Of these four people, three were:

Munga Rama Murti – from Indian Independence League,

S. A. Ayer – publicity minister in the provisional government of Bose, and

Colonel John Frigges – the military attaché at Tokyo’s British Embassy.

Who was the fourth person? The fourth person was J. Murti – the brother of Munga Rama Murti.

The Murti brothers purchased two sedans and were seen openly riding them and living quite a luxurious life at the times when even the prosperous Japanese people were having financial hardships that the came down upon them because of the World War II.

According to Sir Benegal Rama Rau, the Murti brother were later caught because of their involvement in illegal dealing in United States’ dollars.

Sir Benegal Rama Rau was the head of Indian Mission in Tokyo. He was also the governor of the Reserve Bank of India. Rama Rau was in fact the longest serving RBI governor in history of India.

Rau actually informed New Delhi about the legal troubles of the Murti Brothers on December 4, 1947 but New Delhi did not revert with a reply that could be termed as ‘encouraging.’

Dhar in his book even quoted a series of secret notes that were exchanged between the MEA, New Delhi and the Indian Mission in Tokyo to reveal the fact that K. K. Chettur – another mission head, played a pivotal role in cracking the whole case of the loot perpetrated by the ‘gang of the four.’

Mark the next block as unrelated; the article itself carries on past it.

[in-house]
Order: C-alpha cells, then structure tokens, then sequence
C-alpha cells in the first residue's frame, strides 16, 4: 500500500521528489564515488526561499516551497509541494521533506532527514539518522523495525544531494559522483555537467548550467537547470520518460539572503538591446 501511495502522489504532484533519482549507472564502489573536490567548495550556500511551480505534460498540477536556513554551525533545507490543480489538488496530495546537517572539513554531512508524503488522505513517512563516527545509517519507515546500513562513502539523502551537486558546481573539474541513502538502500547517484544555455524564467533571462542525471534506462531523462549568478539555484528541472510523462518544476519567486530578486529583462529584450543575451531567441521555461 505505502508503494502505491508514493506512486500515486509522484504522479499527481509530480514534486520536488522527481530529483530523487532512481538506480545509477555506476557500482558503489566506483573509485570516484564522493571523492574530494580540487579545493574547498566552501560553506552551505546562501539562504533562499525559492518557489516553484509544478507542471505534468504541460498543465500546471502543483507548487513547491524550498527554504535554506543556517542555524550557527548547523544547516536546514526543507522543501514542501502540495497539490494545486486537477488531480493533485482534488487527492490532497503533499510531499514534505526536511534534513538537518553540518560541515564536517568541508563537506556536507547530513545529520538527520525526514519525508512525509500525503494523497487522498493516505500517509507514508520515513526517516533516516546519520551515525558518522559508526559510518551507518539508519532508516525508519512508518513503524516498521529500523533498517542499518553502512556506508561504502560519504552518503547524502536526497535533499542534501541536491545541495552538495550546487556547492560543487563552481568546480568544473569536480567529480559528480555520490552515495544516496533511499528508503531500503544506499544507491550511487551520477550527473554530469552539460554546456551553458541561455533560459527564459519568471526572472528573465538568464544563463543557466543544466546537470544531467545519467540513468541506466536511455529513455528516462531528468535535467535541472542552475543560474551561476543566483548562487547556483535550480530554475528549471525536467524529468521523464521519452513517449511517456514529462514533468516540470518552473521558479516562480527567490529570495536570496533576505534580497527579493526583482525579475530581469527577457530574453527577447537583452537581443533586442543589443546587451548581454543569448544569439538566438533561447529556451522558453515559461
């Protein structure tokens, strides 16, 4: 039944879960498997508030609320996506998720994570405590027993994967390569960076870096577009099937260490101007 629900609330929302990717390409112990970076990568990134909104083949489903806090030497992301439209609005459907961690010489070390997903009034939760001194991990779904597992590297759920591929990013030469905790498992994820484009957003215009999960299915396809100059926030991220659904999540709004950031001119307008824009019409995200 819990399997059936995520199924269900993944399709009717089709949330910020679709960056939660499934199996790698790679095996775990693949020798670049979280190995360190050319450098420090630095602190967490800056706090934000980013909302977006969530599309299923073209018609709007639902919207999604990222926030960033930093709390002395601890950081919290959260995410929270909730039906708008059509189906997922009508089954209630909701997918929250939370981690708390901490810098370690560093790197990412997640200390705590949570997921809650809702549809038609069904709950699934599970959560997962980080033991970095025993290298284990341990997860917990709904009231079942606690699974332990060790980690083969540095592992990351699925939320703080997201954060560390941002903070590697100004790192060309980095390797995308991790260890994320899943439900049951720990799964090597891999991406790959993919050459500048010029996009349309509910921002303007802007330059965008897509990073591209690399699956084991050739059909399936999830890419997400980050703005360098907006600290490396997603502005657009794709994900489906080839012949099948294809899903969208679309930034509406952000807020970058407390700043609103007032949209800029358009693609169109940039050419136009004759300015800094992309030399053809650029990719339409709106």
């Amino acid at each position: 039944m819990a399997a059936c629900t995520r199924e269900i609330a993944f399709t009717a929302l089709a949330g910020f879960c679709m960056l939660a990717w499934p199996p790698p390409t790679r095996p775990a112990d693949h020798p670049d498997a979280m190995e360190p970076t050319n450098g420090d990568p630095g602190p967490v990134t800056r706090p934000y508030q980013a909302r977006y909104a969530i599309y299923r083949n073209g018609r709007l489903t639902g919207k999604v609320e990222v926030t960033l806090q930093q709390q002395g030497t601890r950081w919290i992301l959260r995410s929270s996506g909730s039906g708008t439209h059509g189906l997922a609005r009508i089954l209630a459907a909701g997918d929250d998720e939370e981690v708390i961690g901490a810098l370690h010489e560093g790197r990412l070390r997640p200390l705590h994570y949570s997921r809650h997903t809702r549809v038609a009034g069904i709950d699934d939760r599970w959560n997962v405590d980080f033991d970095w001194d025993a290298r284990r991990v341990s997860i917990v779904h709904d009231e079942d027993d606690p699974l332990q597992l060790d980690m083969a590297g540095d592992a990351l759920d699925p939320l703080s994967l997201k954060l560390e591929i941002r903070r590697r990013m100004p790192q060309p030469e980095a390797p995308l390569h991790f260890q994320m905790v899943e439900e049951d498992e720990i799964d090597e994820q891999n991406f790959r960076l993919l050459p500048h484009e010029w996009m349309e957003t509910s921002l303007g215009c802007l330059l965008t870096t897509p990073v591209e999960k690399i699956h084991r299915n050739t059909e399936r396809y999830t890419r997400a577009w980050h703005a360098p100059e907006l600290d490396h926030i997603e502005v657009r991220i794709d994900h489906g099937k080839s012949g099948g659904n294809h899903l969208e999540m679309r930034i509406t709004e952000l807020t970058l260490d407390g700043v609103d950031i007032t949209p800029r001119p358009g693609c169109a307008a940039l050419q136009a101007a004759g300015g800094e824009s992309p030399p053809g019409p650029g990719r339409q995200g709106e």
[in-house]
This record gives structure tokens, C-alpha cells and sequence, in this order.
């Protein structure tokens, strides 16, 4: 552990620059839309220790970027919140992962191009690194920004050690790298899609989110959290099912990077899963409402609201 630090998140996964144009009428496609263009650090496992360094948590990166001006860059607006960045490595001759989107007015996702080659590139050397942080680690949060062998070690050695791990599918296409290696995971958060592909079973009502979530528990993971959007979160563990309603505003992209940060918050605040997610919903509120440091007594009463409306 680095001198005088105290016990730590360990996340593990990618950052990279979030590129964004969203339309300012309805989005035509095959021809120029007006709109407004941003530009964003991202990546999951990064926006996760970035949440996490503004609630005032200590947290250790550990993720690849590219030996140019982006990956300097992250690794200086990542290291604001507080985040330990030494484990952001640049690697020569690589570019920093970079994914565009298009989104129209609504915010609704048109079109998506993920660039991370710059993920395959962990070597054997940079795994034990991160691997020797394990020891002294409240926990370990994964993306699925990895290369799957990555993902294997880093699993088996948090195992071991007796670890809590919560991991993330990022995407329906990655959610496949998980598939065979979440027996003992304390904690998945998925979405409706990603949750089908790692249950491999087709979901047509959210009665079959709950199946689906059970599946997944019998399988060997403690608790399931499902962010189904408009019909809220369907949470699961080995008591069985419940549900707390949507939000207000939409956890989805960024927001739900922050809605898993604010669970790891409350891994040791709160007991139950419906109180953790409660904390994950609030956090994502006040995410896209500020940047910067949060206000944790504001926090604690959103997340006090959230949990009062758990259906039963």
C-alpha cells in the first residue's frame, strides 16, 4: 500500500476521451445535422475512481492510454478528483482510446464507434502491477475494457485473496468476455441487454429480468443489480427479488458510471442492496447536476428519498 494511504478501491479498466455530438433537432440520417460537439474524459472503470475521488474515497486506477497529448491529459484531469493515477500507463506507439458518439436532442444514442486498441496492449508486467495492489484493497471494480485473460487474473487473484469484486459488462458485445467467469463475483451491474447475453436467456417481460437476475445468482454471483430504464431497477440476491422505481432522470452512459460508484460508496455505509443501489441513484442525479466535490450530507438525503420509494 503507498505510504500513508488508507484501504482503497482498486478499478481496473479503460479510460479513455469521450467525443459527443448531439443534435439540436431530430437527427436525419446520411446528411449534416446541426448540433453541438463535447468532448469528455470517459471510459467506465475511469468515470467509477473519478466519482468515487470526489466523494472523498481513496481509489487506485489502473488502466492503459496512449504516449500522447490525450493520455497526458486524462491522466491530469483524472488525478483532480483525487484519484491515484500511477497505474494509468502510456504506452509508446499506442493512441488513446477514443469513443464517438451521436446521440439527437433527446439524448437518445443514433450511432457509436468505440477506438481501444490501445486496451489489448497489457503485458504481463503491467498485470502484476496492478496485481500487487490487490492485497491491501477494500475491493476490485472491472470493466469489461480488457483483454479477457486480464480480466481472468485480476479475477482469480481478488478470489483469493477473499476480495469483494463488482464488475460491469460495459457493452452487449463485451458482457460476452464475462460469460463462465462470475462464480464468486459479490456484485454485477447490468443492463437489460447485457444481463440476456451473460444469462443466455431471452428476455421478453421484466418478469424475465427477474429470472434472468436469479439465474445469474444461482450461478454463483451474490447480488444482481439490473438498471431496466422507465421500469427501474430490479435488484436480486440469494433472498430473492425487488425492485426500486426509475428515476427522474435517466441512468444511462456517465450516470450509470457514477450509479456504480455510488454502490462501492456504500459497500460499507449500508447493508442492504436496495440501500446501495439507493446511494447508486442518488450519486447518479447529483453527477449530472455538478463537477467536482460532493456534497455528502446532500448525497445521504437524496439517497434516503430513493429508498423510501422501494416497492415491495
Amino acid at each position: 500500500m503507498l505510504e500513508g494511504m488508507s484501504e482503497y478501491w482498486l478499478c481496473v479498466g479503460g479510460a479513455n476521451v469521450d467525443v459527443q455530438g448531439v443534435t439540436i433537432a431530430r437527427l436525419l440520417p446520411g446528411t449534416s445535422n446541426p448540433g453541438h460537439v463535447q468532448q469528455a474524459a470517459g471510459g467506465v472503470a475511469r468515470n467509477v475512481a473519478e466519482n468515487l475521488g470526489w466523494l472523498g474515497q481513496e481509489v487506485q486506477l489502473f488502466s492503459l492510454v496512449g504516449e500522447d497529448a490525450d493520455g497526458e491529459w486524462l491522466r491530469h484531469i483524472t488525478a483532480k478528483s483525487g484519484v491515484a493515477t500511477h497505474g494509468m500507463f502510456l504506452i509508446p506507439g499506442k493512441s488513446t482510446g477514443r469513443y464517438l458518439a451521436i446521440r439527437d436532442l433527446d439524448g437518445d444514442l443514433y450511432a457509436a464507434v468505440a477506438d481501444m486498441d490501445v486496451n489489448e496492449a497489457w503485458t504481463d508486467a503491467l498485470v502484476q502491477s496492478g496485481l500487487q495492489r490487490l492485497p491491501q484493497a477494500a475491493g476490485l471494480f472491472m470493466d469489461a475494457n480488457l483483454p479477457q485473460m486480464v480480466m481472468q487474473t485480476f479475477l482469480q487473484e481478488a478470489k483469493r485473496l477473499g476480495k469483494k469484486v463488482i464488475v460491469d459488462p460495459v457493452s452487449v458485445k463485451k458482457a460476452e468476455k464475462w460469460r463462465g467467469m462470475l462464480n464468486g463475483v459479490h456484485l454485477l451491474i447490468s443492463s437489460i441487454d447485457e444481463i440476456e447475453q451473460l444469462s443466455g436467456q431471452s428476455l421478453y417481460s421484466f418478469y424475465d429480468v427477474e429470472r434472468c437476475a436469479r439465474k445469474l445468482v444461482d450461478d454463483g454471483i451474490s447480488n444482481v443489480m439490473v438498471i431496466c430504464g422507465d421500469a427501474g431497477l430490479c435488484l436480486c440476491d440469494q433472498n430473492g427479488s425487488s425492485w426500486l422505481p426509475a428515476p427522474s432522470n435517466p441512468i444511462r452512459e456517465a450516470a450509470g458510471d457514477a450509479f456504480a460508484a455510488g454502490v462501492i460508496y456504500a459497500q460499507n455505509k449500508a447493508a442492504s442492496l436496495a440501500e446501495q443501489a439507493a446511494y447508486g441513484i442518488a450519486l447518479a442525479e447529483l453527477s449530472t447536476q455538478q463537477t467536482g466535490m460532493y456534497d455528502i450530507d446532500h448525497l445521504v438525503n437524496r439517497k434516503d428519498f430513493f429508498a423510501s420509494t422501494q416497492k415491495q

In 1951, when S. A. Ayer – one of the four members of the loot – hastily returned to Japan at the commands of the ministry, Chettur became suspicious.

On May 21, 1951, Chettur wrote a letter to B. N. Chakravarty (who was then the secretary of Commonwealth Relations in New Delhi). In the letter Chettur mentioned that the sudden hurry over what is displayed as a holiday trip and the fact that Ayer is a guest of Munga Rama Murti, it appears that there is something more than what appears to the eyes.

In Chettur’s own words,

As you are no doubt aware, there have been serious allegations against Rama Murti with regard to the misappropriation of the funds of the late Indian Independence League, as also the personal property of the late Subhas Chandra Bose, consisting of considerable quantities of diamonds, jewellery, gold and other valuable articles. Rightly or wrongly, Ayer’s name has also been associated with these charges

Not just that, K. K. Chettur wasn’t really happy about the very fact that the ministry kept him in dark about the secret visit of Ayer and wrote in his letter to Chakravarty,

I should have thought that in the circumstances, it was most essential that I should be kept in touch with what was happening, particularly in view of Ayer’s past history, his relationship with Rama Murti and the scandal connected with the disappearance of Netaji’s collections…”

Chettur Confronts Ayer Over INA Treasure

Unhappy with the events that unfolded, Chettur decided to confront Ayer at the Indian Mission. Upon such confrontation, Ayer clearly denied that the treasure was worth millions.

Ayer however admitted that some of Netaji’s collections were saved and that the collection was merely some fused and melted ornaments made of gold that could be valued at about a lakh rupee at the most.

Chettur later sent an intimation to New Delhi on 20, October 1951 stating that the Indian Mission took possession of whatever treasure was left after the loot by Ayer and Rama Murti.

In a very top-secret report sent to Subimal Dutt (Foreign Secretary), Chettur mentioned that Rama Murti returned 20,000 Yen and Ayer returned some gold lumps. However, the money returned by Murti was in form of notes of ¥ 1,000, which were of recent origin and they were not the notes that existed back in 1945. He also mentioned in the report that the gold lumps returned by Ayer were also of recent origin.